I recently read a book called "Legacy" by Dr. Richard J. Orlando. Orlando specializes in helping families manage their wealth and its transition. According to Orlando, there are many different types of wealth and each one is important when discussing financial wealth and family matters. This made me think about all the different people I have met, the unique abilities they possess, and how these unique abilities demonstrate our "wealth."
The unforeseen events in our lives can give us uneasiness. They come in two different packages – exciting ones and stressful ones.
The stressful ones can be:
Loss of a spouse or family member
Loss of a business partner or key employee
Loss of a job
Sickness or an injury
A large, negative market correction
The exciting ones can be:
A child who was not planned (this can also be stressful)
A business opportunity
A “dream job” opportunity
Many of the goals I hear are calm, mundane, and yes, somewhat boring. This is because people keep their “comfort zone” in the “safety zone.” I recommend the book “The Icarus Deception” by Seth Godin. Icarus was warned not to fly too close to the sun for fear that his wax wings would melt, but the part we don’t hear about is that. . . .
Well, we’ve almost made it through the first quarter of 2018. Hopefully, you have spent time developing a "decision-making process” that does not go to a default button established by someone else. Rather, you’ve designed a process that will help you make good decisions moving forward in your life. Hopefully, you have also developed a few "Dreams" that can be measured in nature and economics.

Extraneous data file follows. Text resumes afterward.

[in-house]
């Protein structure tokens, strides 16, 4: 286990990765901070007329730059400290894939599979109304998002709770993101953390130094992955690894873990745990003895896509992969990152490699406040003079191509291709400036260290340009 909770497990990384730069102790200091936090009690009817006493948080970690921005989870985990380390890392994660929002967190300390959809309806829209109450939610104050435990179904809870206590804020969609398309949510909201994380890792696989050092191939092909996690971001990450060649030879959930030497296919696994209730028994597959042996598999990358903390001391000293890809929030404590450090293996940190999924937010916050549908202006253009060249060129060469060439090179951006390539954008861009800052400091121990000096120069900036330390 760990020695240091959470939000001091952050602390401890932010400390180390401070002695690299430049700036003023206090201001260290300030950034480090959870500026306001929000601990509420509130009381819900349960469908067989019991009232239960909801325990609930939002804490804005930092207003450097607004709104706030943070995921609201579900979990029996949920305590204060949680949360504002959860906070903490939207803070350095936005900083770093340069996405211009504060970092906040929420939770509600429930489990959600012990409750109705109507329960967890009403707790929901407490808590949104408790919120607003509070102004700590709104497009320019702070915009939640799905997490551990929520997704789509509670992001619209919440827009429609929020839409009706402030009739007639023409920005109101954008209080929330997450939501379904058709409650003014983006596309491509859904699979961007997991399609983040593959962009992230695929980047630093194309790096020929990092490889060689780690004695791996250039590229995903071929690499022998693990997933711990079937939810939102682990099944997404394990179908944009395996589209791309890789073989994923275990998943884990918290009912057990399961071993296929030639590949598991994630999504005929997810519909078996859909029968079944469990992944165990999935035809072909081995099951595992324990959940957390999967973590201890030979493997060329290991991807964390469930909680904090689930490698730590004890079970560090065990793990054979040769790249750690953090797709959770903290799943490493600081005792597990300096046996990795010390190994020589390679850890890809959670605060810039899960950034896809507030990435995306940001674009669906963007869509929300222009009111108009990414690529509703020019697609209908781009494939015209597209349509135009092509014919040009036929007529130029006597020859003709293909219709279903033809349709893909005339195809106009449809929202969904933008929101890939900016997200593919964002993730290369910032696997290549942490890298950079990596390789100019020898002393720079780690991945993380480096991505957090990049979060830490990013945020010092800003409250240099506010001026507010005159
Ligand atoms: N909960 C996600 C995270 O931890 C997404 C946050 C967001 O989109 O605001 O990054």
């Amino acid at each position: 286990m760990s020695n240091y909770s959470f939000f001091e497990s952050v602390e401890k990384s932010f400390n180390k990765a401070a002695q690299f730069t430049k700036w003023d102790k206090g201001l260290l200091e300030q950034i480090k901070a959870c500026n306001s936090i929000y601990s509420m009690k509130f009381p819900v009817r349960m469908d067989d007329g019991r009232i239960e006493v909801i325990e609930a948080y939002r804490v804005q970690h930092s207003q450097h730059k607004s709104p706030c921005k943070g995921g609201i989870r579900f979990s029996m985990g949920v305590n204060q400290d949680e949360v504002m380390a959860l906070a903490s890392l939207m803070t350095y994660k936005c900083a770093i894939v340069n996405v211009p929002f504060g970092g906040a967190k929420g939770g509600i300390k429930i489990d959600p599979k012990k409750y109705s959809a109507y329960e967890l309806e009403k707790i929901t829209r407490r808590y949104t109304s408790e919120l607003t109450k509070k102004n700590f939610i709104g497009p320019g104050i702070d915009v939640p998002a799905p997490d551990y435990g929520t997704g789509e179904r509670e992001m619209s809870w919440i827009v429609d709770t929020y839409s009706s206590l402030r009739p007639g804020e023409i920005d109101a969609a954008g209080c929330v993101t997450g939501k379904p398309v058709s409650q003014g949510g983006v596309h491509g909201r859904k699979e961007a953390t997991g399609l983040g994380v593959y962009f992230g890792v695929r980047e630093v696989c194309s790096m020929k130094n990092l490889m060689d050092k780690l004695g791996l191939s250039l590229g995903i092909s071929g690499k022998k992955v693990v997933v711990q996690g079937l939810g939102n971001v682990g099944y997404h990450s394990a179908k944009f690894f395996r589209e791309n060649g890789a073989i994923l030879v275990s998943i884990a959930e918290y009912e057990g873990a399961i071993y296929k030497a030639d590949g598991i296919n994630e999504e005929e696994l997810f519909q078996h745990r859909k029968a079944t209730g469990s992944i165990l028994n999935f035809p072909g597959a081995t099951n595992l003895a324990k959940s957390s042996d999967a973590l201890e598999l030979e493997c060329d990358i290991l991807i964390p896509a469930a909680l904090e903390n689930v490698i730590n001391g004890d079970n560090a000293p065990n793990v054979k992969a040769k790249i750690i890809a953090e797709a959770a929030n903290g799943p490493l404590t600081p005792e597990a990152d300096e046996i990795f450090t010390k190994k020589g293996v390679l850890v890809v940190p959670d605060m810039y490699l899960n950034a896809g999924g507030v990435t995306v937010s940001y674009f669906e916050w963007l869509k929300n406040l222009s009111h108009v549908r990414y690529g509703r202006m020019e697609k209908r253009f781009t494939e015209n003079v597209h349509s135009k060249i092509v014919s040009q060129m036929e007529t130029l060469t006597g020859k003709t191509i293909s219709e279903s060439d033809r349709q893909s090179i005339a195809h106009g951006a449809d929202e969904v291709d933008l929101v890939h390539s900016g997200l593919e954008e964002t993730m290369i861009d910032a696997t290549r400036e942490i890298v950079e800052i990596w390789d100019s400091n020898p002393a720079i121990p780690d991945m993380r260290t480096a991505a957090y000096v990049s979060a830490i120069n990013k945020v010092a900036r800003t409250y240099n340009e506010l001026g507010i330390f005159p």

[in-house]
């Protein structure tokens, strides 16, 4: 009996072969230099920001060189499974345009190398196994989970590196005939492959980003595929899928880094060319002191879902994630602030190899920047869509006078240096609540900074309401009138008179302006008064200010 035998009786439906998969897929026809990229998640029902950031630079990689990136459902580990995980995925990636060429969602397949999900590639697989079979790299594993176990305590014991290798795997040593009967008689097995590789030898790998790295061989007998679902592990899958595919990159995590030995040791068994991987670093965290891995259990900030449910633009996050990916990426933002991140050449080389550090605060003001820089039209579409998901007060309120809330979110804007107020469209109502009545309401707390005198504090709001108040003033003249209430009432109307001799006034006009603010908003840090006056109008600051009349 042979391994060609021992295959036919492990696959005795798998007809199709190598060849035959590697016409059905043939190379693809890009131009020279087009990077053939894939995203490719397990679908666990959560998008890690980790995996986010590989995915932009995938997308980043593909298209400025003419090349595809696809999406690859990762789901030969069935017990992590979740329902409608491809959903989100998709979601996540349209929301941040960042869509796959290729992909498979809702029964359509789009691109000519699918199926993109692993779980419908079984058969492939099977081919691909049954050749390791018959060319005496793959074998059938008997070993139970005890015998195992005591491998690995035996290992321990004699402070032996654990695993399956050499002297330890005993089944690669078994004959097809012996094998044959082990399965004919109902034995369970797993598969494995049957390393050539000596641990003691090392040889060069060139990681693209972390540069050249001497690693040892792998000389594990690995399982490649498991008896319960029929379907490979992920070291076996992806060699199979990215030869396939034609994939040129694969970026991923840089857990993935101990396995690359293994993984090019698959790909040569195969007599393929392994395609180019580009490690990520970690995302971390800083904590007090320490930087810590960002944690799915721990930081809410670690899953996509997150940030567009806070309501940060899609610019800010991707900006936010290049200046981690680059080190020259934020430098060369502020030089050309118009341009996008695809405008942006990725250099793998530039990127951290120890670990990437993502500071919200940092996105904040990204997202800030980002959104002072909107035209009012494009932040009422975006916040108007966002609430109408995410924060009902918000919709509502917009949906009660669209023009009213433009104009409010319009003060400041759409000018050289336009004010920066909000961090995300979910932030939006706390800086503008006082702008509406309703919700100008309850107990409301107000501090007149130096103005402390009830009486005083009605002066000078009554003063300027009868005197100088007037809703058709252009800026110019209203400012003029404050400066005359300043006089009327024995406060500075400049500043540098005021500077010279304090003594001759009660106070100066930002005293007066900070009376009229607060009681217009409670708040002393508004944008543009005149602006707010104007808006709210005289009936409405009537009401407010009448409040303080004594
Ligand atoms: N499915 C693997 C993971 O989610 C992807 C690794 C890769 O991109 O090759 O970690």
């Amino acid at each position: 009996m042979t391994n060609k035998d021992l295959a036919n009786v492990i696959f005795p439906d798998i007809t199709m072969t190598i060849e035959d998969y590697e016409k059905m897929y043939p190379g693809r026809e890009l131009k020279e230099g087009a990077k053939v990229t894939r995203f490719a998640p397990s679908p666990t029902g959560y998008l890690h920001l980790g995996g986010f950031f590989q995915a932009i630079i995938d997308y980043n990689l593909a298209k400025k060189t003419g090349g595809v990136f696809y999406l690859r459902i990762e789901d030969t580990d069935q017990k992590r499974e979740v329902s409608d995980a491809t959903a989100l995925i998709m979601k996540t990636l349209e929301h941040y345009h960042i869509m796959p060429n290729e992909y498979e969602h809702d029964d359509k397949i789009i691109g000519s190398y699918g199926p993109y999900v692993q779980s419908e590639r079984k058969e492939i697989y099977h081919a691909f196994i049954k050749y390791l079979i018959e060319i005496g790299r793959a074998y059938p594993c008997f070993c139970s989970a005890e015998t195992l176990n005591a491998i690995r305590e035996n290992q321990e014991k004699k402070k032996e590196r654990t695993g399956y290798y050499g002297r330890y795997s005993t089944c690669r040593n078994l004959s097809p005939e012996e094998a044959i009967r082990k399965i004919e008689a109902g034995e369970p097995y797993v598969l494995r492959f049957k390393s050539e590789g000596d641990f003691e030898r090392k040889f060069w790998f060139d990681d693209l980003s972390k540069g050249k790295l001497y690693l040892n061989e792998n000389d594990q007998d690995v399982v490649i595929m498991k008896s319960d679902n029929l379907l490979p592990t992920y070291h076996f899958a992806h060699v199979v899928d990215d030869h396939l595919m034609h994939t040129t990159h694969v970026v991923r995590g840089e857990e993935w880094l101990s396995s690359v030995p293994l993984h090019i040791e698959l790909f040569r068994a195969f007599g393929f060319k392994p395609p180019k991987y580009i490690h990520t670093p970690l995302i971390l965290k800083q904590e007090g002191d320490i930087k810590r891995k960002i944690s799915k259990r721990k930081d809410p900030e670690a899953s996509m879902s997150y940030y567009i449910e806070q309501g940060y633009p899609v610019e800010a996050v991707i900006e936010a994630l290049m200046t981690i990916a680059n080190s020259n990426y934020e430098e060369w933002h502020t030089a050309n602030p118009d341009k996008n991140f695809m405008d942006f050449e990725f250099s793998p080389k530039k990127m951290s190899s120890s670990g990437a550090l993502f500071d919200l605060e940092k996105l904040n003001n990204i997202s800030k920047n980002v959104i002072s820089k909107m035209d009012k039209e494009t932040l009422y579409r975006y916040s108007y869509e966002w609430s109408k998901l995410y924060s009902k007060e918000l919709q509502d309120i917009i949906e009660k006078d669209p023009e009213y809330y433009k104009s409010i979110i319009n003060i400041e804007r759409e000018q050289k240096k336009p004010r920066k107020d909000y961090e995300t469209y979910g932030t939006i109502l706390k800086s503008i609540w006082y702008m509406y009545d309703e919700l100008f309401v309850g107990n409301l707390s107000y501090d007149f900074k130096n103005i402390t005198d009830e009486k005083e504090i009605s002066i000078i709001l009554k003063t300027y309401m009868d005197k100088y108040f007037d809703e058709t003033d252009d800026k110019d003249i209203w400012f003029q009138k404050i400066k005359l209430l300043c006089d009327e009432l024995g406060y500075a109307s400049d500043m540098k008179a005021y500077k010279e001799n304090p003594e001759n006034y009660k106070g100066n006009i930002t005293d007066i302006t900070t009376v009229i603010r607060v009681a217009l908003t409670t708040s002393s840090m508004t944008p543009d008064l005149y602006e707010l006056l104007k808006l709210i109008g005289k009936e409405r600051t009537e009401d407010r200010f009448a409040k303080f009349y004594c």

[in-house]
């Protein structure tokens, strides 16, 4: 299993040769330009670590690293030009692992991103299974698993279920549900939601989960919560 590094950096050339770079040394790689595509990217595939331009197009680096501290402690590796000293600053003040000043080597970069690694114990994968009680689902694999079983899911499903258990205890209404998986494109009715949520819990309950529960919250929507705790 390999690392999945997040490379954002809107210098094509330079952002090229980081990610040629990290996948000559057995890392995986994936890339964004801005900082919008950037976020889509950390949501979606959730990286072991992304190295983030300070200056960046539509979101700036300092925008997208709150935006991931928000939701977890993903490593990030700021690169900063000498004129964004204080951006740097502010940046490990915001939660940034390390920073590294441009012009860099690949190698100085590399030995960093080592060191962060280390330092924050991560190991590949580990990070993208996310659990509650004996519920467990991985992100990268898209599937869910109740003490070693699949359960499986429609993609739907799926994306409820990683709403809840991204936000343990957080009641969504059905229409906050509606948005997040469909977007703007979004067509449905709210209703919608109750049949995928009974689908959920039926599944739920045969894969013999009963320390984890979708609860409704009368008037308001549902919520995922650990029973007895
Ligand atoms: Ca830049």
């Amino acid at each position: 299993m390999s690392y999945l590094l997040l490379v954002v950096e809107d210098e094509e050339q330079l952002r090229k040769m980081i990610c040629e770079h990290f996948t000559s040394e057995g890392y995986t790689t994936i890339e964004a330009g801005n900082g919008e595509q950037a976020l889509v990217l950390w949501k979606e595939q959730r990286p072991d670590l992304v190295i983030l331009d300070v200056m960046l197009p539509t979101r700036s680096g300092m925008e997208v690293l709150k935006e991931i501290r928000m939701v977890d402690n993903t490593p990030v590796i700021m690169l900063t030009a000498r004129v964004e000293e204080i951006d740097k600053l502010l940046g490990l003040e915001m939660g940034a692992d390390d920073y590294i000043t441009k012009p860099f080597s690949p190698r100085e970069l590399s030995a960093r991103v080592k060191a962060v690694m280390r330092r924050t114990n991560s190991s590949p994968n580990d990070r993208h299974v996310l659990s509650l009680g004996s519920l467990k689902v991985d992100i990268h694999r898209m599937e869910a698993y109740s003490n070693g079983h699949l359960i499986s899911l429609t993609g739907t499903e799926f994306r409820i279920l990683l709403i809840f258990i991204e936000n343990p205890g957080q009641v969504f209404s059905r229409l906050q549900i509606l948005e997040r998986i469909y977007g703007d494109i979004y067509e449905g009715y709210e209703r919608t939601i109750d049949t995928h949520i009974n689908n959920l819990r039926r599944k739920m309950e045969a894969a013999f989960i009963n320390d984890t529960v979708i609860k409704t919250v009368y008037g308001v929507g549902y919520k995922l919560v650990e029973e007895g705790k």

I saw some interesting data recently....
Now that you have established your OWN “default buttons,” it is time to use them to achieve your goals. Let’s start by establishing goals. Setting very specific goals is vital. They must be specific in nature and economics. When you create a specific goal, your mind will take over and provide the methodology to attain it. Adding economic goals will help bring it to reality – like when you save every month to attain it. A wise businessman told me, “if you can’t measure it, you can’t manage it. If you can’t manage it, you can’t monetize it. If you can’t monetize it, you can’t give it momentum.”
Always remember the 4 Ms...
Welcome to 2018. One of our senior clients said, “if I knew I was going to live this long, I would have taken better care of myself.” I believe he was speaking about his physical well-being, as his financial well-being is in great health. Thomas Edison said if we do everything we are capable of doing we would amaze ourselves. Another wise man said to know and not do is not knowing. If we truly can amaze ourselves, why do we regularly hit the “default button?”
Now that you have the correct "who" and the correct "what," you must make sure you can follow through on The Plan. The first issue all parties need to conclude is that "potholes and speed bumps" will occur. There will be business disruptions, only this time you are not steering the boat. But whether you like it or not, you still have an interest.
The business is still your baby and you want it to succeed.You need the payment from the buyout – to some degree. The Wealth Manager's work shows up here.
What does a Wealth Planner do?